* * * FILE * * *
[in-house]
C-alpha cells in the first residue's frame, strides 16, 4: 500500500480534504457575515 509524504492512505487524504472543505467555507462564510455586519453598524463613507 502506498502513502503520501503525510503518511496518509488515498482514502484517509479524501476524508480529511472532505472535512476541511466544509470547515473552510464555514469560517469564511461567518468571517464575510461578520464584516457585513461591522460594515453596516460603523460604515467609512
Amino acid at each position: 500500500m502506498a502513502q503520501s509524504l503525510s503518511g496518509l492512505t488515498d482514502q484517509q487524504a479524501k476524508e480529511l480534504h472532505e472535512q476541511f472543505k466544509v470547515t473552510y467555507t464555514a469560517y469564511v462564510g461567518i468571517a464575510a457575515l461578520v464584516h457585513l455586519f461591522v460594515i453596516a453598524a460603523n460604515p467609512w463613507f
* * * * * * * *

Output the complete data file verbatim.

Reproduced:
[in-house]
C-alpha cells in the first residue's frame, strides 16, 4: 500500500480534504457575515 509524504492512505487524504472543505467555507462564510455586519453598524463613507 502506498502513502503520501503525510503518511496518509488515498482514502484517509479524501476524508480529511472532505472535512476541511466544509470547515473552510464555514469560517469564511461567518468571517464575510461578520464584516457585513461591522460594515453596516460603523460604515467609512
Amino acid at each position: 500500500m502506498a502513502q503520501s509524504l503525510s503518511g496518509l492512505t488515498d482514502q484517509q487524504a479524501k476524508e480529511l480534504h472532505e472535512q476541511f472543505k466544509v470547515t473552510y467555507t464555514a469560517y469564511v462564510g461567518i468571517a464575510a457575515l461578520v464584516h457585513l455586519f461591522v460594515i453596516a453598524a460603523n460604515p467609512w463613507f